The Midland Championships are next of the big championships on the calendar and Joe first appeared there as a senior boy in 1970 when he finished 34th but as a non-scorer in the Monklands team that finished sixth.   He went on to run as a Youth (ie under 17) twice with a best position of seventh in 1972.   He then ran in the combined Junior/Senior championship where he was almost always a counting runner in the six man team for Monkland and then for Clyde Valley from 1975.   Joe continued to progress as he went through the age groups and started to train with the big boys – and the big boys in Monkland and Clyde Valley were very big indeed.   Jim Brown and Ronnie McDonald were from the Monkland days, and if we add in Brian McSloy, John Graham, Ian Gilmour and Peter Fox then you have runners that could take on the very best at any distance from 1500m to marathon.   The same is true of the National Championships; Clyde Valley teams won many races as teams of individuals or as relay teams whether it was at County, District or National level.   It is equally true that the big boys would not have won anywhere near as many races, trophies or medals without Joe, or Eddie or Neil.    He was in the winning team at the National championship in 1973 as a Junior Man and in 1980 with a Clyde Valley team, second in 1982 and third in 1981 also with Clyde Valley.    

Joe Small on the extreme left running in the Lanarkshire Championships

Joe was undeniably a very good athlete as far as road and cross-country running was concerned, although he did run on the track and was even ranked in Scotland as a steeplechaser but, by and large, his track best times as noted above are not as impressive as the other chievements already noted.   When we asked him about it he replied, “Regarding track, I would say that I was a road runner first, cross country second with track a distant third.   The steeplechasing followed on from school, couldn’t compete with the guys on the flat so tried the hurdles instead. After finishing 3rd in the Scottish Schools 2000m I tried a couple 3000m’s before packing it in.”    There is however inter-club competition on the track as well as over the country or on the road.   One of the things the endurance athlete did during the summer was compete in track team races – usually four to run but only three to score- and there were many of these across the land.  Lanarkshire had its fair share of these with the nearest to Joe being at Shotts, Airdrie and Coatbridge.   The tracks varied in distance and in degree of upkeep allocated to the track surface.   A good clubman, Joe competed in them for the team.   His comments of the highland games circuit?   “Favourite event would probably be Cowal, as a club we’d usually get an invite to the 3000m team race (with all expenses paid!), so travel down, run the race then spend the expenses on beer!   I was never a fan of handicap races at highland games, I always thought you should compete on level terms, if you couldn’t keep up so be it, so tended to do 3000 team races.”   I think everybody liked Cowal.   The journey to Dunoon was enjoyable, the crowd was massive, it was the last Saturday before the football season started which helped, and it had the added attraction of the March of a Thousand Pipers at the end as they appeared between the houses high up at the corner of the arena and marched down and into the arena – band after band after band with the different kilts on display.   The track was not as good as some but it was 440 yards which was unusual.    Joe’s final comment was,” No national or even district results to speak of on the track, just a lack of speed really, although I did run in the Home Countries Schools International (2000m s/chase)”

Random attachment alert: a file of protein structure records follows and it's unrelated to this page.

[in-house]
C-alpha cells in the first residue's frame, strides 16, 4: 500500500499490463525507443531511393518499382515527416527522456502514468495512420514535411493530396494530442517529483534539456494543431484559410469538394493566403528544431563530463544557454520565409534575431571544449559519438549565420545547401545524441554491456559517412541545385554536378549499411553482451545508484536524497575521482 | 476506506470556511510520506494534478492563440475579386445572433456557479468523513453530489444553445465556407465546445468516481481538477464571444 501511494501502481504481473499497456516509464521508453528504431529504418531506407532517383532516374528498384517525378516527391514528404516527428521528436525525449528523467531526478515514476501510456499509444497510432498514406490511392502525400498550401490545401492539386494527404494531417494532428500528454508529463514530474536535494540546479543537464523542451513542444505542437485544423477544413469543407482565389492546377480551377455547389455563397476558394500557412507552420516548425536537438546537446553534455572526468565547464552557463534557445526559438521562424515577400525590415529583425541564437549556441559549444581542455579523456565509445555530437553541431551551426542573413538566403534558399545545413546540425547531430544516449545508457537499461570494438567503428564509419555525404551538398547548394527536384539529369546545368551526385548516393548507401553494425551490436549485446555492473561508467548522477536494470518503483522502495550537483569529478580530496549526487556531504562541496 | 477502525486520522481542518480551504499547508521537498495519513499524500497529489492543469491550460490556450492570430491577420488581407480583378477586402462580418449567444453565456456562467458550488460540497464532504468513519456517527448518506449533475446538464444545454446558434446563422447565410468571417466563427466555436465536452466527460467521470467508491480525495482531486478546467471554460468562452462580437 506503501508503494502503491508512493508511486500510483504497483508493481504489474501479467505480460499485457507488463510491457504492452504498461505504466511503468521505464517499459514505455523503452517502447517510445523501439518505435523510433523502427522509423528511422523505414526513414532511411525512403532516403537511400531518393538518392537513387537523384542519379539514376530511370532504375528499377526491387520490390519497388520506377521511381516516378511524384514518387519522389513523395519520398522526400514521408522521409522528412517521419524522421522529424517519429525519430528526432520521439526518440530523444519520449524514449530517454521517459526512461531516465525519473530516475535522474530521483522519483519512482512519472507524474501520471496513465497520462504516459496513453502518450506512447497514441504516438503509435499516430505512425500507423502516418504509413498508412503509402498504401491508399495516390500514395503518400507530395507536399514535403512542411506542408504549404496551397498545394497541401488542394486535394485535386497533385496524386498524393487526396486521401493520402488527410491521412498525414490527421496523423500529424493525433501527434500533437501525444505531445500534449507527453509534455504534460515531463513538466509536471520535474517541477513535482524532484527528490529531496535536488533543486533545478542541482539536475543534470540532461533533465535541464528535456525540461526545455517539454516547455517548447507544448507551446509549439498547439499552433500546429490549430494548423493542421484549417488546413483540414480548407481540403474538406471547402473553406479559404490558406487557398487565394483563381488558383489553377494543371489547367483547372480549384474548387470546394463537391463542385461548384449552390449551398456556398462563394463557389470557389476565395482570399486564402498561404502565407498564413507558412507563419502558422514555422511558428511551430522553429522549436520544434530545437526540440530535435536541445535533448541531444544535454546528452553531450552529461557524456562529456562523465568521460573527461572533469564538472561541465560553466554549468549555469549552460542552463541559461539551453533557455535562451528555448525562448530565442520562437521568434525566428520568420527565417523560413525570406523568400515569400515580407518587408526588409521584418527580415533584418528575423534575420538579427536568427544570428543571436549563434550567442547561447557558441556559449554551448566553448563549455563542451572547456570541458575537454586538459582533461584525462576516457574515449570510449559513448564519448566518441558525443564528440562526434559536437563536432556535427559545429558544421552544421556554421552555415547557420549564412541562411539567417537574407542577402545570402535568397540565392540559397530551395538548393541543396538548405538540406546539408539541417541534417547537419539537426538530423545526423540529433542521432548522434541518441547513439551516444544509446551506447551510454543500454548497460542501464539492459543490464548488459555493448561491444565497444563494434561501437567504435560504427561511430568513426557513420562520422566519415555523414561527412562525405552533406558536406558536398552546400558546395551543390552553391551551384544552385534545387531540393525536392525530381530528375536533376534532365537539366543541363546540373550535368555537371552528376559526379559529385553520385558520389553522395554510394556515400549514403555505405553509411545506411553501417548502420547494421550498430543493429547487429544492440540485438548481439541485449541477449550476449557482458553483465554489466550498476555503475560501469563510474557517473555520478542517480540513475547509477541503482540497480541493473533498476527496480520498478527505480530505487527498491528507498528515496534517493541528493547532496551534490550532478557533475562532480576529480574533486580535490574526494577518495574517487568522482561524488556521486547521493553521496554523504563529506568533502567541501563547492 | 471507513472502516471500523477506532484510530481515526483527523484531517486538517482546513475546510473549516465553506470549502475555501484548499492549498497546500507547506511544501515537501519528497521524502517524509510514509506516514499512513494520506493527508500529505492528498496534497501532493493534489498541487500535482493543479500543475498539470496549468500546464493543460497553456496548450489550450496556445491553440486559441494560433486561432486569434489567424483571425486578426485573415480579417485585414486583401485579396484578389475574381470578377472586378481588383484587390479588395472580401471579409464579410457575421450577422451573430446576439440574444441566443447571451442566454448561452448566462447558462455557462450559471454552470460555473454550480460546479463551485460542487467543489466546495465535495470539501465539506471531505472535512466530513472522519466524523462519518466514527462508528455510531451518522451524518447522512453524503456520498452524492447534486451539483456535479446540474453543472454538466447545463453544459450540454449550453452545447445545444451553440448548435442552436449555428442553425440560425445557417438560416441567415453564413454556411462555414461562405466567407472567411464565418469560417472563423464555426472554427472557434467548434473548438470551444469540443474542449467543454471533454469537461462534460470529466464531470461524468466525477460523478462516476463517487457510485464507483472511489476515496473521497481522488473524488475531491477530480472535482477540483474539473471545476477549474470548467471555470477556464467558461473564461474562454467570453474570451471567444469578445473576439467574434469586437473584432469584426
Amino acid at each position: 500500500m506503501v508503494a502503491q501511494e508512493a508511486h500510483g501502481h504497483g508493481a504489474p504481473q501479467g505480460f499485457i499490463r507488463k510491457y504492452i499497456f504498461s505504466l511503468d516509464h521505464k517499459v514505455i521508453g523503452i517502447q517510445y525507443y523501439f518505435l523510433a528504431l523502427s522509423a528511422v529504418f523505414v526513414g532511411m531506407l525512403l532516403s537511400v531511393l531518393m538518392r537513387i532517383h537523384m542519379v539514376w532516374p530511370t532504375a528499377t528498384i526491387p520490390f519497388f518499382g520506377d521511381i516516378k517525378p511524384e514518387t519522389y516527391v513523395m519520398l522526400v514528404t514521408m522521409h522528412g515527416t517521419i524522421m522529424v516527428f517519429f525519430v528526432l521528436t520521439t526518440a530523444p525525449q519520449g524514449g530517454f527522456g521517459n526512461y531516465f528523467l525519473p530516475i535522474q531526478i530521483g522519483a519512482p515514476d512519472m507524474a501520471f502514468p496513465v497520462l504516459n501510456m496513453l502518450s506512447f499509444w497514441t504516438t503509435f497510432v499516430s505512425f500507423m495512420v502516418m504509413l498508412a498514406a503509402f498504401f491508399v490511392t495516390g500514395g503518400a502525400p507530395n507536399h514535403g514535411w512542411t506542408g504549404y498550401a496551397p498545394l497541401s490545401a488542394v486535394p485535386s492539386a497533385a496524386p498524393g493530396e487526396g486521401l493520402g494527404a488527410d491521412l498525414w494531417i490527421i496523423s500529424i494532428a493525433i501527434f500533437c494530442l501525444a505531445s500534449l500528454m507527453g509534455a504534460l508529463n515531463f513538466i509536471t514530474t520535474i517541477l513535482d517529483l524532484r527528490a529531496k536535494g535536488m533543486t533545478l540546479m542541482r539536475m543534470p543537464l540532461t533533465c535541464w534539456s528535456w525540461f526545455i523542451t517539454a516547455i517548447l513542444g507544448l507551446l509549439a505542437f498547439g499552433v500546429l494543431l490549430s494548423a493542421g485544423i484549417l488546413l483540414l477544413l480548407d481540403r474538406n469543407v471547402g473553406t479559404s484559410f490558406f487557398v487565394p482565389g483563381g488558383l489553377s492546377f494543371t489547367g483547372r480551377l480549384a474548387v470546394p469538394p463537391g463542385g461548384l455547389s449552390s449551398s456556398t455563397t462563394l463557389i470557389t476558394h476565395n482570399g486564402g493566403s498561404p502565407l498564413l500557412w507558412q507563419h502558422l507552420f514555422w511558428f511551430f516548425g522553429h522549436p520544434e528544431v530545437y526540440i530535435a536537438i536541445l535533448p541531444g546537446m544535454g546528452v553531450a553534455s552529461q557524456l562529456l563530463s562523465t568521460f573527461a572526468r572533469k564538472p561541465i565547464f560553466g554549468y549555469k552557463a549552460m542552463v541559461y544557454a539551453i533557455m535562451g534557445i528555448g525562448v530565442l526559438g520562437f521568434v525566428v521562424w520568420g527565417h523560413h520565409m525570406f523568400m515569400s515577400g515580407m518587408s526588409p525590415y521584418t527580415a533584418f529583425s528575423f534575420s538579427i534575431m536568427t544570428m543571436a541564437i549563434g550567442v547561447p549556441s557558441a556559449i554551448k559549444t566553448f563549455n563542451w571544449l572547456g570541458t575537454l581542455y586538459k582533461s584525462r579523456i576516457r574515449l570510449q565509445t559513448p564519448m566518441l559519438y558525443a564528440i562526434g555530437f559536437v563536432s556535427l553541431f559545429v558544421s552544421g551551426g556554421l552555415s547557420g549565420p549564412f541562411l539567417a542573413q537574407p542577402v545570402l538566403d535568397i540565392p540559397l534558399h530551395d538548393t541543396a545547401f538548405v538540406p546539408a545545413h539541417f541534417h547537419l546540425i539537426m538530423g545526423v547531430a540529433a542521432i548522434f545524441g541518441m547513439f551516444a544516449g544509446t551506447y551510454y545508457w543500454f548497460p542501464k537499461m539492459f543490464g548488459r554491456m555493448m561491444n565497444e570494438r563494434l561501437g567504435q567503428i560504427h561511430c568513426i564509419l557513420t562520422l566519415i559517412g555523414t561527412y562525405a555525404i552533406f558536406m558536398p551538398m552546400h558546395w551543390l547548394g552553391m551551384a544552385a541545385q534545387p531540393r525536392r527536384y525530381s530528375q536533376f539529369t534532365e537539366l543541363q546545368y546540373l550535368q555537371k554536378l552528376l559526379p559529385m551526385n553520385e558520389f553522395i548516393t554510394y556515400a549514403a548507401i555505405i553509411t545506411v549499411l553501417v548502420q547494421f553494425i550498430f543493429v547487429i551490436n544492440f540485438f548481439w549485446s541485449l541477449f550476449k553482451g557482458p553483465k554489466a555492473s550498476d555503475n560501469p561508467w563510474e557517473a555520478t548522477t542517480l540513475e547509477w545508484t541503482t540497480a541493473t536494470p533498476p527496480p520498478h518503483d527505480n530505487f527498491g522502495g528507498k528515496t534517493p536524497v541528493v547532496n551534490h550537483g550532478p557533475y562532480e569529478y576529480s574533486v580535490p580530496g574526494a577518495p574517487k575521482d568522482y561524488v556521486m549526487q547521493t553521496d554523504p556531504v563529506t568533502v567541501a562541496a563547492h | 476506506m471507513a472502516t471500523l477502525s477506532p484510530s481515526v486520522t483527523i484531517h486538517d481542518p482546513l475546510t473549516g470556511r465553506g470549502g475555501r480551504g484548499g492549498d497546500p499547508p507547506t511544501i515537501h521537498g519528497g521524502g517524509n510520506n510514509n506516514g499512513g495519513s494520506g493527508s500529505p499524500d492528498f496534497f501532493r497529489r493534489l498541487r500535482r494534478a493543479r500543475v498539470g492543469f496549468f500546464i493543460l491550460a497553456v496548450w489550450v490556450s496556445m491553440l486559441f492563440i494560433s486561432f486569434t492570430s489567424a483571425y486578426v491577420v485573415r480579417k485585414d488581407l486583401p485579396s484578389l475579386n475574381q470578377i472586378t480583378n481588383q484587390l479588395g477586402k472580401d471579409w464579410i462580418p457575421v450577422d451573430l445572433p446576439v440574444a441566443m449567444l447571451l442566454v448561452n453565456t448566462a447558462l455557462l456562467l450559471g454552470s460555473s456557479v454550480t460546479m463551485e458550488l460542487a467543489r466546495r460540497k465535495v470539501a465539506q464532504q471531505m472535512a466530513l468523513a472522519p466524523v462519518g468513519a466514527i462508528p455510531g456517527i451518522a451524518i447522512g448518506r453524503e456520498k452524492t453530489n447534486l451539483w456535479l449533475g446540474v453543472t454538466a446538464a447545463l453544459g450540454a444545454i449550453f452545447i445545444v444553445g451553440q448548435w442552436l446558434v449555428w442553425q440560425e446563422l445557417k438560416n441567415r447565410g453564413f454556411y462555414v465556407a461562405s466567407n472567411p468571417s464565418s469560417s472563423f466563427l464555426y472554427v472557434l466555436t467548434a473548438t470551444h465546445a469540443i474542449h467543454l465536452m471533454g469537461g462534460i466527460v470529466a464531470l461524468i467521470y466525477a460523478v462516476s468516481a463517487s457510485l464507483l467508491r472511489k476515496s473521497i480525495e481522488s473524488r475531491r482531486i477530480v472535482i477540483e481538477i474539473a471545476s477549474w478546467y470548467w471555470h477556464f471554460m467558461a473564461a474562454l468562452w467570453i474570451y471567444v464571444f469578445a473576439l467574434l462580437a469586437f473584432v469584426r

That then is Joe’s career as a distance runner of some ability, a man who would have been welcome in any club in the land for his ability and and his team spirit.   

Enjoying Cowal: Joe, Ian Moncur and Neil Agnew